The most common sulfur compound present in natural or associated gas is hydrogen sulfide (H2S). Desulfurization vessels upstream of the reformer ensure that all H2S is removed from the inlet gas by absorbing the H2S into ZnO:

  • ZnO + H2S = ZnS + H2O (5)

When the absorbent from the first vessel becomes saturated, the vessel needs to be replaced. The second desulfurization vessel acts as a guard bed to prevent sulfur slip into the reformer.

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Fig. 7 – Desulfurization and Reformer Vessels of the 8 MW GasReformer unit.

Applications

The main application area for the GasReformer is in offshore oil and gas production, where self-sustaining electricity production is a necessity. In the offshore sector, the traditional way to get rid of associated gas, and even recovered volatile organic compounds (VOCs), is either by 
flaring, venting, or by burning it in boilers or gas turbines. This involves high operational costs and low efficiency. The Wärtsilä GasReformer has been developed and designed to meet these industry standards, and is the first of its kind in the world.

Downstream of the Wärtsilä GasReformer, the Wärtsilä dual-fuel engine can exploit a wide range of fuel gases, and is able to refine not only natural or associated gas and VOCs, but also condensates and LPG into high quality fuel gas with increased knocking resistance (MN). Thus, much potential is seen also for land based power plant applications and, for example, in the shale oil and gas industry, which has been very much in the news lately, especially in Europe and the USA.

Ecological and Economic Excellence

The flaring of offshore gas is increasingly recognized as a major environmental issue, contributing more than 1% of the global emissions of CO2.

In crude oil pumping and handling, for instance, the crude oil is heated to improve its viscosity. During the heating process, the lighter hydrocarbon fractions of the crude are evaporated. These VOCs are traditionally vented to the atmosphere. Similarly, the associated gas separated from the crude oil is traditionally flared and not utilized for the reason that it varies in composition, and contains a lot of heavier hydrocarbons. In general, associated gas is considered as waste or as an unreliable source of energy.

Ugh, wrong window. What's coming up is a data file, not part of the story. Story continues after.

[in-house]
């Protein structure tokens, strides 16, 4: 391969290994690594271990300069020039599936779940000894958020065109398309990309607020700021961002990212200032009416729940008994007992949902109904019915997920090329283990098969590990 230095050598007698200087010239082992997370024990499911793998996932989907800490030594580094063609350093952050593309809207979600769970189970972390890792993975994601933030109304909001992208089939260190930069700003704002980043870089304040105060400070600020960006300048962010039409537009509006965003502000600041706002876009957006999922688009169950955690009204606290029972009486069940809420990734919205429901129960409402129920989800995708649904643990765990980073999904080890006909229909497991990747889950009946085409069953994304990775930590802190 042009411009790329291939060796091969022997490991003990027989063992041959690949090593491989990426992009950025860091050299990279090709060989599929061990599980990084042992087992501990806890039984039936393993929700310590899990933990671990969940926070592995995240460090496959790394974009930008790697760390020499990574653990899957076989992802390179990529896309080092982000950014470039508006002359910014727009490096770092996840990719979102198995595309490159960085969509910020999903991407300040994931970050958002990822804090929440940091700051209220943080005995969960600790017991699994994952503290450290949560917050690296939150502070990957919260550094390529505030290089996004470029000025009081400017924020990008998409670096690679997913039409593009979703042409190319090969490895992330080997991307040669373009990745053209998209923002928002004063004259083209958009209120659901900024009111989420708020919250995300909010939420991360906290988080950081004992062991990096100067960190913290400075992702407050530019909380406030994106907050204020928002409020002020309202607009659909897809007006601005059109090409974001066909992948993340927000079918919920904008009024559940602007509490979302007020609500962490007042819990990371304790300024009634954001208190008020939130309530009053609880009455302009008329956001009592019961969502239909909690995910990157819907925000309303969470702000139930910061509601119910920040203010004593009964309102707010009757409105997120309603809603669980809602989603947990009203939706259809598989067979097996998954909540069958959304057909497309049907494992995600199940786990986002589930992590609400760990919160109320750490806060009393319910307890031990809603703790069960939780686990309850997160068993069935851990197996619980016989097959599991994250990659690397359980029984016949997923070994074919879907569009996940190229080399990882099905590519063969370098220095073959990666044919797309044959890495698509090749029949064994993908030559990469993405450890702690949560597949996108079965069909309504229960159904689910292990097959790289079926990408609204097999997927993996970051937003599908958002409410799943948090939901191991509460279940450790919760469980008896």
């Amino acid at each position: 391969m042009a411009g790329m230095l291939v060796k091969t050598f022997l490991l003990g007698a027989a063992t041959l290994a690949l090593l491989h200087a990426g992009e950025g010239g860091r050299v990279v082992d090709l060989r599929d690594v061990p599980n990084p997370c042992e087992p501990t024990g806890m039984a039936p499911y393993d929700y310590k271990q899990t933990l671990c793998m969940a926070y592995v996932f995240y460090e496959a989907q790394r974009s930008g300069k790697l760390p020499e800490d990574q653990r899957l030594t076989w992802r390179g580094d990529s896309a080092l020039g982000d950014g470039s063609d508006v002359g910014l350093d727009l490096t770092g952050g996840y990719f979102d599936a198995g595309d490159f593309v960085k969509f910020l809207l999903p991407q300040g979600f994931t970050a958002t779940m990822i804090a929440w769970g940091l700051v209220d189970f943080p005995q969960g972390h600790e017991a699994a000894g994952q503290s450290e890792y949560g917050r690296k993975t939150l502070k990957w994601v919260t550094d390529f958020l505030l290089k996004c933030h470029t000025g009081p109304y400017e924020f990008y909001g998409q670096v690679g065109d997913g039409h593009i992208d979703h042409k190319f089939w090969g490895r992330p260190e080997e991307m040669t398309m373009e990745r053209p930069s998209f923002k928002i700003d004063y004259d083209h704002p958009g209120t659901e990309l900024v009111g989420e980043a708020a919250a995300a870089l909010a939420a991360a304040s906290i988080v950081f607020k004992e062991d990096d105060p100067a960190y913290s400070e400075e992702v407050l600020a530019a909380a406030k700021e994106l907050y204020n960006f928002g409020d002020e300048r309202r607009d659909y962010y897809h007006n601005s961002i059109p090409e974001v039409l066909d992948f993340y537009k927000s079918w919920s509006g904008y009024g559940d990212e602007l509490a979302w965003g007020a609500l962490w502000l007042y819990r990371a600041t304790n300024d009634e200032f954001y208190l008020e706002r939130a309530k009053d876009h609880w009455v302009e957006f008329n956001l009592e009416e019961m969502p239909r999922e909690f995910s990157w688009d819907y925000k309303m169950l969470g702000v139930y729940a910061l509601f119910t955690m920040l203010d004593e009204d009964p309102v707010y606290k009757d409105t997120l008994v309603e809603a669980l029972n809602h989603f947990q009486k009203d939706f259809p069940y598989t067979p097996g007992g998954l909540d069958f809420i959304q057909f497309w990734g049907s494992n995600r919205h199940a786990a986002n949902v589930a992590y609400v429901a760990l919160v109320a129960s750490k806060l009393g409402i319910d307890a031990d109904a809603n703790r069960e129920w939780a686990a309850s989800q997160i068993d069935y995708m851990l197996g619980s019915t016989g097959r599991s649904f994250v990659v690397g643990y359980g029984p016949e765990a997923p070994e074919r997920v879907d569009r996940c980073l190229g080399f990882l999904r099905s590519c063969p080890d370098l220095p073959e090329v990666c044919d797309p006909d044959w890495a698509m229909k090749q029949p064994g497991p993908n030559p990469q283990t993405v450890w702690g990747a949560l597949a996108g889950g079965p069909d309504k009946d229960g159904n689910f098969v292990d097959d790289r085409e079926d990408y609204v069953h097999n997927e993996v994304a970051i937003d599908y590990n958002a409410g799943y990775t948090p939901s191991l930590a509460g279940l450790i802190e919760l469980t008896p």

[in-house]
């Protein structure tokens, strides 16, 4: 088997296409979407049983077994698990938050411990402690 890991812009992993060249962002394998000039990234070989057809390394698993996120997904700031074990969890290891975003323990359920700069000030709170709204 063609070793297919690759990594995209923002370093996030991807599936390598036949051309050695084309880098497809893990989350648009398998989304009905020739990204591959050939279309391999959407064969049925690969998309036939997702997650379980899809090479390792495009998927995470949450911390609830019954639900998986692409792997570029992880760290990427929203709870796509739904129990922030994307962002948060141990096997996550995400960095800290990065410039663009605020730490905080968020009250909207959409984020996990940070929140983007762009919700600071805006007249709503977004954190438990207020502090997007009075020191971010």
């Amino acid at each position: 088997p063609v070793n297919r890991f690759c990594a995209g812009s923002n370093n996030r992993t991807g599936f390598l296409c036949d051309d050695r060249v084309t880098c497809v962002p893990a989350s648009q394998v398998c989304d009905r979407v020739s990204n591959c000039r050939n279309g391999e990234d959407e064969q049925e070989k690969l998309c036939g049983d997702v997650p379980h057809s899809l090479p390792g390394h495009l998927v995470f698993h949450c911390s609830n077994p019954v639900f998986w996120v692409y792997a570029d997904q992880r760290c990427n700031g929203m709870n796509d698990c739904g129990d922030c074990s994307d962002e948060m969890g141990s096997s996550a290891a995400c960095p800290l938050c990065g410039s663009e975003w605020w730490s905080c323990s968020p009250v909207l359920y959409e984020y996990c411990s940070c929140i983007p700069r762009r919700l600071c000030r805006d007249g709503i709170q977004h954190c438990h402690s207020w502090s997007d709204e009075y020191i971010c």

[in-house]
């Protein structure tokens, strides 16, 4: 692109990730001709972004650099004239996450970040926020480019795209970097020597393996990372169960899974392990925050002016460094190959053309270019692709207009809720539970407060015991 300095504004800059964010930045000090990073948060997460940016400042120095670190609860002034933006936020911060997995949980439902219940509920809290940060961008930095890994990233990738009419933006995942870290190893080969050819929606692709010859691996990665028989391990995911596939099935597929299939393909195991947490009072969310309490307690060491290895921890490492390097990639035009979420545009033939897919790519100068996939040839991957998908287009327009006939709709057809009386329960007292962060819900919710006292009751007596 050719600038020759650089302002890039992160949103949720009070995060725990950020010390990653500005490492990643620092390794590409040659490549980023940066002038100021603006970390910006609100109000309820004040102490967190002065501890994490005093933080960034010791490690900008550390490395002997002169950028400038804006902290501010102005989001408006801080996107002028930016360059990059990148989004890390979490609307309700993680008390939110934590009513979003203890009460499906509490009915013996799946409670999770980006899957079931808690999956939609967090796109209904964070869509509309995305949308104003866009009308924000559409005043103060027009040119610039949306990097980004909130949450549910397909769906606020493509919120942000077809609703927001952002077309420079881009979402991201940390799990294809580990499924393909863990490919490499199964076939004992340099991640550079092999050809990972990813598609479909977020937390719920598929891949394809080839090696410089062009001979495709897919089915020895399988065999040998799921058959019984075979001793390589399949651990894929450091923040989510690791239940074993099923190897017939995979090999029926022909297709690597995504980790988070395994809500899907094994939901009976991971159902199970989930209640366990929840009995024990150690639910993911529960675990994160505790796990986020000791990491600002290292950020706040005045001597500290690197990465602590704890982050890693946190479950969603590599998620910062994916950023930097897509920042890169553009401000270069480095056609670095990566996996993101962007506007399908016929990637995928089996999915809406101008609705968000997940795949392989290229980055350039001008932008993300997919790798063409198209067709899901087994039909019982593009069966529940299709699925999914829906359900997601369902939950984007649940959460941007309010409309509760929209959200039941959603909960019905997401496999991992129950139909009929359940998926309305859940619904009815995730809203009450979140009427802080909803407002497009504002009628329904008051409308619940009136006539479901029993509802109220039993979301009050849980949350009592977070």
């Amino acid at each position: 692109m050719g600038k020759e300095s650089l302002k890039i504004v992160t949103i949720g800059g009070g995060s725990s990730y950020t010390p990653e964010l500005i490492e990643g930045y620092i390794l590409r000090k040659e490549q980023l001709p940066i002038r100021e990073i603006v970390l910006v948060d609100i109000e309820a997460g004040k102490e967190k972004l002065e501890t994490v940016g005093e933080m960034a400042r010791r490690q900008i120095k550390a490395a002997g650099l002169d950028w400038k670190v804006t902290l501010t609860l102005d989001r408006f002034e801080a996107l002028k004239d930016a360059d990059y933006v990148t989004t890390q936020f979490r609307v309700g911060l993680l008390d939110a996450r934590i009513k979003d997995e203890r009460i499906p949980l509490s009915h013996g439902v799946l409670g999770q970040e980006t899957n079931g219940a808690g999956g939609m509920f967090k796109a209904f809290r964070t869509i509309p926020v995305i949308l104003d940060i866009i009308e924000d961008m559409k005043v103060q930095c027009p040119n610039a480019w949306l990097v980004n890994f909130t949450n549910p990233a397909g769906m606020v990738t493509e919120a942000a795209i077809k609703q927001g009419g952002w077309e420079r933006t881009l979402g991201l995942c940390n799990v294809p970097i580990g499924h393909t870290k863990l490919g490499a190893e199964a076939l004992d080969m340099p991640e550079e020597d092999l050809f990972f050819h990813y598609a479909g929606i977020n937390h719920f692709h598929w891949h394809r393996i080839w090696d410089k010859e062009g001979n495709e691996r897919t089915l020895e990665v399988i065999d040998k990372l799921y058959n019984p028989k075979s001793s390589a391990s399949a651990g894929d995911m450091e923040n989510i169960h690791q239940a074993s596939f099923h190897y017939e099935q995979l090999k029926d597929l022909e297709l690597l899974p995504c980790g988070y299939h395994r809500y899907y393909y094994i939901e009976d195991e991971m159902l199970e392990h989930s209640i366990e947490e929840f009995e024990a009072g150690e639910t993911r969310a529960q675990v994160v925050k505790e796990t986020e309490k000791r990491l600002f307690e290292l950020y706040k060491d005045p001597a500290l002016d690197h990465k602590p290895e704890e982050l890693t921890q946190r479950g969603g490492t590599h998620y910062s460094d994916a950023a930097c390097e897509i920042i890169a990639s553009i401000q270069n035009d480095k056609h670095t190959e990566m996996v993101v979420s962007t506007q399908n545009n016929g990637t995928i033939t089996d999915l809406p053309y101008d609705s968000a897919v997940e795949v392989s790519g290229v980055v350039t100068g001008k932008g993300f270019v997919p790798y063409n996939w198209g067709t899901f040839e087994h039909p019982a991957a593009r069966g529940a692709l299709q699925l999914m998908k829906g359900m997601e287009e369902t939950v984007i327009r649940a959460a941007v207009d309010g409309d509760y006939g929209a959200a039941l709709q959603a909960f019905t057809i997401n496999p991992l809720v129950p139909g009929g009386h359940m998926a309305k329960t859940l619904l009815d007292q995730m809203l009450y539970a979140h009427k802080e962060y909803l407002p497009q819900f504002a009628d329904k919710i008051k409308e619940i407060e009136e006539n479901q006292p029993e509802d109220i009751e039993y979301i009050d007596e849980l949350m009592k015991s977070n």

With the Wärtsilä GasReformer and Wärtsilä dual-fuel engine combination, this insight is changed. These undesired, volatile hydrocarbons can be recovered (using the VOC Recovery System by Wärtsilä-Hamworthy) and utilized to produce a gas with high efficiency, reliability, and flexibility. Not only can the operator run the Wärtsilä dual-fuel engine at full load and efficiency, but the gas source itself can be changed during operation. 

Since the flare gas can be utilized for power production, the operator has no need for flaring. Indeed, the introduction of the Wärtsilä GasReformer for offshore applications reduces greenhouse gas emissions (CO2 and CH4), and together with the proven Wärtsilä dual-fuel engines, lowers NOX emission levels. The carbon footprint of the entire offshore operation can, therefore, be substantially reduced. 

When utilizing the associated gas or recovered VOCs for energy production, the operator can achieve self-sufficiency in terms of the energy supply, thereby decreasing the need for bunkered fuel oil. For example, an 8 MW dual-fuel generator set equipped with a Wärtsilä GasReformer, operating on associated gas or recovered VOC, can save up to 20 tons of bunkered fuel per day.

CONCLUSIONS

Flared gas and vented VOCs are known problems in the offshore and onshore oil and gas industries, since both emit unnecessary greenhouse gases into the atmosphere. To this day, one of the main challenges in utilizing flare gas has been its constantly changing quality. The GasReformer turns these waste flows into a valuable source of energy and enables self-sustaining power generation for the offshore operation, and in so doing, reduces the need for additional energy, normally seen as MDO bunkering. By combining a Wärtsilä-Hamworthy VOC recovery system and a Wärtsilä GasReformer with Wärtsilä dual-fuel engine technology, the utilization of this energy source is efficient, reliable, safe, and flexible. The Wärtsilä GasReformer not only provides cost savings for the operator, but has the even larger benefit of environmental sustainability, since no flaring or venting of the VOCs or associated gas is needed.